my doctor was sceptical too but referred me when I asked.
I have been diagnosed as an adult too. In my case through the NHS and the adult ADHD centre in Bristol. I take concerta daily, it helps with motivation a little but hasn't been a magic bullet.
By the way - the drugs are not a miracle cure - as evidenced by the fact I am procrastinating on Mumsnet and not doing the work I'm supposed to be doing!
I have been diagnosed as an adult. I went private for diagnosis I researched it all beforehand knew who I wanted a referral to and went to the GP armed with all the information to request a referral. She was incredibly skeptical but referred me to the ADHD specialist psychiatrist I had requested. If I had not gone private I expect my chances of this referral on the NHS would have been nil but perhaps you'll have more luck!
After diagnosis I started under a shared care arrangement where I saw psychiatrist periodically (£100 visit) and the GP prescribes the drugs as they are expensive - My psychiatrist has just retired so I am hoping the GP will continue to prescribe without me having to find another one.
Good luck with it all
As far as tips go, op, the biggest thing for me as someone who struggles hugely with procrastination is the fifteen minute timer. If I have a job to do, like tidying, which could overwhelm me, I set the timer for 15 mins and work hard in a focused way and then give myself permission to stop after that time. If I feel okay, I'll set it again and once more, then I let myself rest for 15 mins. I also love flylady.net. It seems to have been written for me and has really helped me learn routines.
The impairment thing is key. I remember the comedian, although I forget his name, who made a programme exploring whether he had OCD or not. The psychiatrist he spoke to actually said he had loads of traits of OCD but because he was able to function and get round them, it wasn't actually a disorder for him.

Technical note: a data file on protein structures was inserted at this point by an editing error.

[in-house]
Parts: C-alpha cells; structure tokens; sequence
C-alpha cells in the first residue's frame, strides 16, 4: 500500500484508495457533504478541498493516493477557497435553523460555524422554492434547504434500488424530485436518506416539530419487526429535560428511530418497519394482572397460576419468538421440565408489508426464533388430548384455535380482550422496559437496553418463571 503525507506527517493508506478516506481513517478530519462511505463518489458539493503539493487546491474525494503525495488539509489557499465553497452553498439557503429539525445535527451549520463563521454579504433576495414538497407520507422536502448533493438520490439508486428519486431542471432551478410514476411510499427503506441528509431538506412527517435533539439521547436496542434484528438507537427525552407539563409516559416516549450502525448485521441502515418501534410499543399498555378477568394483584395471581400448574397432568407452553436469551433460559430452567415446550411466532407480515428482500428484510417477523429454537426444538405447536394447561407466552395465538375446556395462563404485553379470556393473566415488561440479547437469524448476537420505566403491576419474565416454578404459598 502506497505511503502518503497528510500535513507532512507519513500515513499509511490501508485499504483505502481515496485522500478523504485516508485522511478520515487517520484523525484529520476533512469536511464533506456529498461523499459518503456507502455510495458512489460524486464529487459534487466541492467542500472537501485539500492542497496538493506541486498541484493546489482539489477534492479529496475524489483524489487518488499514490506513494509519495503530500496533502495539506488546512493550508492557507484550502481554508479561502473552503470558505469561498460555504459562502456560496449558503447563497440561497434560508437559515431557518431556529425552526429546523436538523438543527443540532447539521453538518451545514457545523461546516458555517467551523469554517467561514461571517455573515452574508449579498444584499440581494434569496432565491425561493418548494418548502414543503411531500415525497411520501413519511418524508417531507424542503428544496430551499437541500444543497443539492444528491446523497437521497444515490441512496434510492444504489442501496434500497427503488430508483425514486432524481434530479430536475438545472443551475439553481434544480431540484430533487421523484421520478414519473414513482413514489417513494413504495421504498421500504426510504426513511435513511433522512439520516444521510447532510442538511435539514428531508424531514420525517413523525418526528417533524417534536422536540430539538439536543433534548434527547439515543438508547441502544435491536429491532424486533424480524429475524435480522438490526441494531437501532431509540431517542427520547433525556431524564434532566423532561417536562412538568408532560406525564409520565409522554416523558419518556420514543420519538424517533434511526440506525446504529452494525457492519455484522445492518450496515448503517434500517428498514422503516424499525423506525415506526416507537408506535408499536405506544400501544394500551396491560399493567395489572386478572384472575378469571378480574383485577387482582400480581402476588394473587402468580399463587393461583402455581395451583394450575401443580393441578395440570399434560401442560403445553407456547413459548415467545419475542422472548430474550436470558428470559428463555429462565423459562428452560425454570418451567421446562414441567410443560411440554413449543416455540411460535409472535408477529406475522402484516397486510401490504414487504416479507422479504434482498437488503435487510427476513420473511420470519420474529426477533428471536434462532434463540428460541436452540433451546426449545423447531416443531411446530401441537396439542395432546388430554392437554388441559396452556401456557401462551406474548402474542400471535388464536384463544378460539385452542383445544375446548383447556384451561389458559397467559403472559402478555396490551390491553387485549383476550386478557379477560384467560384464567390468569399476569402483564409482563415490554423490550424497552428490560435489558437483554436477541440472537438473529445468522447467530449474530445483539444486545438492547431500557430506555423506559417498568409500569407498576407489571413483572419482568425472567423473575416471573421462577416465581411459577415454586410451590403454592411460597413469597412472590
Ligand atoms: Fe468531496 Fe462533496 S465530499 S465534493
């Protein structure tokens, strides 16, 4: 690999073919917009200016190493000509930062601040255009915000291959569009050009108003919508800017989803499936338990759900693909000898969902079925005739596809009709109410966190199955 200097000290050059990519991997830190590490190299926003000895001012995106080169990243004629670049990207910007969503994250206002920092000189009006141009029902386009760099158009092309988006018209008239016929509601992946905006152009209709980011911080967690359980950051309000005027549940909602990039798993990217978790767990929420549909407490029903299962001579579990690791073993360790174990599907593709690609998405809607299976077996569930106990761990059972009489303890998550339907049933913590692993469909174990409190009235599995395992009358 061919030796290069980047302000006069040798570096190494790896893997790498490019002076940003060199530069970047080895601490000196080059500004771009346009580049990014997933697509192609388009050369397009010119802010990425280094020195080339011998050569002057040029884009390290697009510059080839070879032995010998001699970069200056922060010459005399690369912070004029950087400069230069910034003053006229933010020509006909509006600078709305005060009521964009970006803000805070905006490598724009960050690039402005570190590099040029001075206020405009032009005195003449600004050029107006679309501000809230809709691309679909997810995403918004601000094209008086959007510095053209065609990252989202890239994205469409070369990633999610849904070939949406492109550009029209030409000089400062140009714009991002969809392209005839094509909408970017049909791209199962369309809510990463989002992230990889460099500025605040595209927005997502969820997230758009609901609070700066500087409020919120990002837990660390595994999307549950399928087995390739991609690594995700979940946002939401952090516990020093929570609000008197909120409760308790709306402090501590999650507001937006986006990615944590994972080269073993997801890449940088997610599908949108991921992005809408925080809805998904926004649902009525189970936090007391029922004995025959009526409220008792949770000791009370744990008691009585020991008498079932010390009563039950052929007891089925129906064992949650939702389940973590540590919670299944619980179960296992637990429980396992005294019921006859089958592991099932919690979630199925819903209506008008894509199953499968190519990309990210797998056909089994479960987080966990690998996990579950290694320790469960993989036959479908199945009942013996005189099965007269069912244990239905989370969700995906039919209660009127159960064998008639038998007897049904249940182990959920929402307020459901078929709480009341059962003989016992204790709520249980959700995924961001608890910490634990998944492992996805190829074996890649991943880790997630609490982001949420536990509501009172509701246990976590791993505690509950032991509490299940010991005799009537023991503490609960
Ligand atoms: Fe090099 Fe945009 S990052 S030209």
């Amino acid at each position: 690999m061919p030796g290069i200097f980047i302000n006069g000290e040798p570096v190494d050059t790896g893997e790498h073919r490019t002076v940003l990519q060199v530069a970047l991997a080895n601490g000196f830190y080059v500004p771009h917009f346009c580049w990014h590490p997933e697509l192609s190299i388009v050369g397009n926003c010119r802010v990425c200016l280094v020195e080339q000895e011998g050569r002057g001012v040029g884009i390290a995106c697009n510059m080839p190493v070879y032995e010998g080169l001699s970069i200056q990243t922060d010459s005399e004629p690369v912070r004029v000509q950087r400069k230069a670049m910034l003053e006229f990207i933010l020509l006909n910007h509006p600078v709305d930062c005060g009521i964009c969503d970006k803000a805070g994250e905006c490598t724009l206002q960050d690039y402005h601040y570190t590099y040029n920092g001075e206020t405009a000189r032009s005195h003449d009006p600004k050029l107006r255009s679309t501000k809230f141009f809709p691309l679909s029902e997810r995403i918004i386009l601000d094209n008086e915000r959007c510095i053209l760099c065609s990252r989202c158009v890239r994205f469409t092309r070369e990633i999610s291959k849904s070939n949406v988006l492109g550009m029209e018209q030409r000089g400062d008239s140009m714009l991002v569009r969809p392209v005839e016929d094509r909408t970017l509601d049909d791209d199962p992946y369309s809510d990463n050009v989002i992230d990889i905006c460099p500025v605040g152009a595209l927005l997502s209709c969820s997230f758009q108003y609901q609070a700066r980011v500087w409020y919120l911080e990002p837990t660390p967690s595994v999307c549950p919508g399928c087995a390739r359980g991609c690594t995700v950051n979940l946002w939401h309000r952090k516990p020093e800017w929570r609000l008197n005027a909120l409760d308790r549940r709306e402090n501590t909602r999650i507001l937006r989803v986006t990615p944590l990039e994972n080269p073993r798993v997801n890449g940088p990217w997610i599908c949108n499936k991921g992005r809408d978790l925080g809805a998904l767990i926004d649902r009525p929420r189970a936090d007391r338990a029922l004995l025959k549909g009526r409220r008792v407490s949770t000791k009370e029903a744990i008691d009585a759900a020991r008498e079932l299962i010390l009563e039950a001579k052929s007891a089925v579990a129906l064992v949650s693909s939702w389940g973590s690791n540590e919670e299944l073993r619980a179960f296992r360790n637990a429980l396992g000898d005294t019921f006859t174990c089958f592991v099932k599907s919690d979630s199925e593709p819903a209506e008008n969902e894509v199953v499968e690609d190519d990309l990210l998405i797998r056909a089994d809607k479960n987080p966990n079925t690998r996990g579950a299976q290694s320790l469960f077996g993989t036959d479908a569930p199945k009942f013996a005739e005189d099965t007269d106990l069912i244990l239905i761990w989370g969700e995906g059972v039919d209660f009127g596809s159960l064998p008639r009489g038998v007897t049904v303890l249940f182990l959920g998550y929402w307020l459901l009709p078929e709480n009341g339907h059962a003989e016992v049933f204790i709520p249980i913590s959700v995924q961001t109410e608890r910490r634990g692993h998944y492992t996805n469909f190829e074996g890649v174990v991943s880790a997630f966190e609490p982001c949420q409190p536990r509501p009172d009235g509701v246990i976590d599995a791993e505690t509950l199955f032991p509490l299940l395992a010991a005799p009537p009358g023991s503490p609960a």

Oh, I am convinced I have it. I looked online at a test and, whilst I know Dr Google has his flaws, I ticked every box. It just made sense and I could reel off example after example of the traits of ADHD right back from childhood.
I guess it's worth thinking about what you think a formal diagnosis would give you. I am considering seeking it because then I could access meds for it and possible cbt. But just identifying that I have loads of the traits is a relief and I am developing strategies to deal with procrastination, for example. There are lots of self help suggestions which are good things for anyone, for example, eating well, sleeping well and getting exercise are supposed to help. And importantly, if you assume you have it, even if you tell no one, it might make you a bit forgiving of yourself. If you're anything like me, I have wondered for years why I struggle with getting stuff done and keeping the balls in the air. If I assume I have ADHD, it gives me permission to be kind to myself, whilst challenging the patterns if behaviour that have been destructive.
Don't know if any of that makes sense!
Hi if you seek diagnosis the guidelines state you need your gp to refer you to a specialist for diagnosis. The guidelines also state that it is hard to diagnose as an adult and you can only be diagnoses as an adult of you had symptoms as a child - so they may need evidence from school reports or talk to your parents etc. Also as an adult the condition has to cause a moderate degree of impairment so useful of you present to your gp what problems it causes as a way to get them to refer you to a psychiatrist for official diagnosis.
Hope you get the tests and answers that help you.
Yes. I'm trying to decide also whether to go to the docs, or whether they'd shrug it off...
Tips for managing it would be helpful
No, but I reckon I have a mild form of it. Can't decide if going to the docs will be a total waste of time or not.
Why do you ask? Do you have symptoms?